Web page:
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STUDENTS WITH DISABILITIES IN

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					STUDENTS WITH DISABILITIES IN
HIGHER EDUCATION

Mary Helen Walker, MA, NCC, NCLPC
Chair, NCAHEAD Educational Outreach Committee Director, Disability Support
Services
The University of North Carolina at Pembroke

LEGAL ASPECTS OF
POST-SECONDARY ACCOMMODATIONS
OF STUDENTS WITH DISABILITIES


Differences between Secondary
and Post-Secondary
Administering Services
Agreement for Services
Advocacy
Parental Contact
Confidentiality
Entitlement Law
Assessment/Testing
Free Appropriate Public Education vs. Access
Meeting Admissions Criteria

Differences between Secondary
and Post-Secondary
Americans with Disabilities Act
Section 504 of the Rehabilitation Act of 1973
Section 508 of the Rehabilitation Act of 1973

Differences between Secondary
and Post-Secondary
Who is protected?
Who does the enforcement?
Where does funding come from?
Who provides services?

Reasonable Accommodations in Higher Education
Essential Components of the Curriculum/Class May Not be Altered
Case Law
Level the Playing Field
Access to All Programs, Curriculums, and Services
Code of Conduct Enforced
Reasonable Accommodations in Higher Education
Association of Higher Education and Disabilities
Nexus between the Disability and Requested Accommodation
Does the Accommodation Give an Unfair Advantage?

Reasonable Accommodations in Higher Education
Student Must Identify and Request Services
Specialist in Disability Area Documents Disability
Specialist Recommends Accommodation
Institution Approves Accommodation and Recommends to Instructor

Reasonable Accommodations in Higher Education
Institution Provides Physical, Academic, and Program Access
Related Services Responsibility of the Family

Reasonable Accommodations in Higher Education
Institution Provides Access to Classroom and Classwork
Student Responsible for Access to Homework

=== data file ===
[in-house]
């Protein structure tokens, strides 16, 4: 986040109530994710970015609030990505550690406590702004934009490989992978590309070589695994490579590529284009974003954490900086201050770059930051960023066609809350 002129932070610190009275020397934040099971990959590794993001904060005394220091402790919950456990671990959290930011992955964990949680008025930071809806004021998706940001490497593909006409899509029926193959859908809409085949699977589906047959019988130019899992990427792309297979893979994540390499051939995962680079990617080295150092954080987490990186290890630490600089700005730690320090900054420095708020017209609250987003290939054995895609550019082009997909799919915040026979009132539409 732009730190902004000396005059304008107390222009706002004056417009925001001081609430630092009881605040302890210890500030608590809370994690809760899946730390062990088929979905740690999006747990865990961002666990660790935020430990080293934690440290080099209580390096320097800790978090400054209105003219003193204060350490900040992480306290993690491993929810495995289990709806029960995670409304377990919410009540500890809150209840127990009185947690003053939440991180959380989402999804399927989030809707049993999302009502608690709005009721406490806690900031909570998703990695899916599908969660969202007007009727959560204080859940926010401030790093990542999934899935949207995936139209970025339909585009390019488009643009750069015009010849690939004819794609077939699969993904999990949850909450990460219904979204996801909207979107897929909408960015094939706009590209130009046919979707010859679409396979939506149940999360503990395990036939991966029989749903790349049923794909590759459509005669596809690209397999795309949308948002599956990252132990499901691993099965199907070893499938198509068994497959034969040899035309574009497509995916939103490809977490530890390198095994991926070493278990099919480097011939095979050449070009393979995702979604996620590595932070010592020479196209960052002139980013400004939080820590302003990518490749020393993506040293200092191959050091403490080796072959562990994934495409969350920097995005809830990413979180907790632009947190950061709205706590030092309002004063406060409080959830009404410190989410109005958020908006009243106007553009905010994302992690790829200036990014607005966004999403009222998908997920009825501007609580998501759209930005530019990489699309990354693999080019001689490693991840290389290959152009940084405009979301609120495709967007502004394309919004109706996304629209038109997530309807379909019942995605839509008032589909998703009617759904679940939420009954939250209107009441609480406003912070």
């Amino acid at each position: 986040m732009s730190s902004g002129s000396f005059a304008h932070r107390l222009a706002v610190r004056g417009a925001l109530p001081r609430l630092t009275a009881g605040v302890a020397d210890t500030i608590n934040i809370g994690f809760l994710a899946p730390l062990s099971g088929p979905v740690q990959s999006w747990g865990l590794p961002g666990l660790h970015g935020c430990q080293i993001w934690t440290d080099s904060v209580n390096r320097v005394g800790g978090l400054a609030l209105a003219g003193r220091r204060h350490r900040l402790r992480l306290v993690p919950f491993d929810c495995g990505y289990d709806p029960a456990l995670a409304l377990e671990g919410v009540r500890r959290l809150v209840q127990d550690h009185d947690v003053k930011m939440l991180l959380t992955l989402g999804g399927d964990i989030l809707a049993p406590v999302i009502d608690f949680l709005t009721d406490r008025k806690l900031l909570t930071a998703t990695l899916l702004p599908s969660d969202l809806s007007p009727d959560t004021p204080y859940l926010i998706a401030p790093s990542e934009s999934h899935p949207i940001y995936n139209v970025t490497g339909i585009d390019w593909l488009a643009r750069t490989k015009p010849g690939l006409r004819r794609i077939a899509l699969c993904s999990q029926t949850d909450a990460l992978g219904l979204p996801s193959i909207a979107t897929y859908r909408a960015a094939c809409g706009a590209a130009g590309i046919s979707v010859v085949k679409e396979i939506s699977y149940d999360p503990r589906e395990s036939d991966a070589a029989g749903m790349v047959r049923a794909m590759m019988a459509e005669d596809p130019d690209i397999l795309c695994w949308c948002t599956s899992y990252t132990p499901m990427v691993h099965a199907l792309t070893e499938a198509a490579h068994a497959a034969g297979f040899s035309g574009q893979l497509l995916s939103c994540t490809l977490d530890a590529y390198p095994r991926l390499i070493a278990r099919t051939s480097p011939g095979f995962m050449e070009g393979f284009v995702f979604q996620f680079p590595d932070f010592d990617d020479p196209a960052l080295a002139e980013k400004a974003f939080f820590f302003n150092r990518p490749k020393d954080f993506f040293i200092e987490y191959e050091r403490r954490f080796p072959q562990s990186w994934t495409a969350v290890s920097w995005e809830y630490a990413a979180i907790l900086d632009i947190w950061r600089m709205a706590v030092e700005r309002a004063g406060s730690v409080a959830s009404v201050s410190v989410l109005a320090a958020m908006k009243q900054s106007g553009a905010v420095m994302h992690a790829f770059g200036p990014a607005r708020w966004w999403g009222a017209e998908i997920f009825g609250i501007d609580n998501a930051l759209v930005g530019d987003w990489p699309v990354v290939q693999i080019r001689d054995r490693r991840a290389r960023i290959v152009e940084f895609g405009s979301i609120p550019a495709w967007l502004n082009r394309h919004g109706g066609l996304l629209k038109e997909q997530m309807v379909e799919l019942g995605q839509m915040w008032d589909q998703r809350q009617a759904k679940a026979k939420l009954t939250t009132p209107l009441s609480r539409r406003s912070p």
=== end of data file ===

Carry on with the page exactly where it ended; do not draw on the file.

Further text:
Typical Accommodations
Note takers
Scribe
Alternative Testing
Separate testing room
E-text
Voice Activated Software
Lab assistants
Assistive Listening Devices
Sign language and oral interpreters
Zoomtext
Schedule modification
Flexible attendance requirements, if possible


       accommodations are not automatic. Each student must qualify for each
**These
accommodation.

How High-School Service Providers Can Prepare Students with Disabilities to
Successfully Make the College Transition
Does the student know his/her rights under the ADA and Section 504 of the
Rehabilitation Act of 1973?
Does the student know how to ask for help?
Can the student articulate impact of disability on course subject matter?
Does the student feel comfortable talking about his/her disability?
Does the student know how to approach instructors for requested
accommodations?
How High-School Service Providers Can Prepare Students with Disabilities to
Successfully Make the College Transition
Is the student’s documentation/assessment data
      current?
 Can the student tell you his/her diagnosis?
 Does the student know what his/her strengths or
      weaknesses are as a result of the diagnosis?
 Is the student able to tell others about the disability
     as it impacts the academic environment?
 Does the student understand the cyclic nature of the
     disability?

How High-School Service Providers Can Prepare Students with Disabilities to
Successfully Make the College Transition
Does the student know which accommodations have worked in the past and which
were not a success?
Is the student aware of the myriad accommodations that are available?
Is the student aware of appropriate Assistive Technology programs?


How High-School Service Providers Can Prepare Students with Disabilities to
Successfully Make the College Transition
Has the student met with Vocational Rehabilitation, Division of Services for the
Blind, and Division of Services for the Deaf and Hard of Hearing?
Has the student met with the Disabled Students representative at the post-
secondary institution?

				
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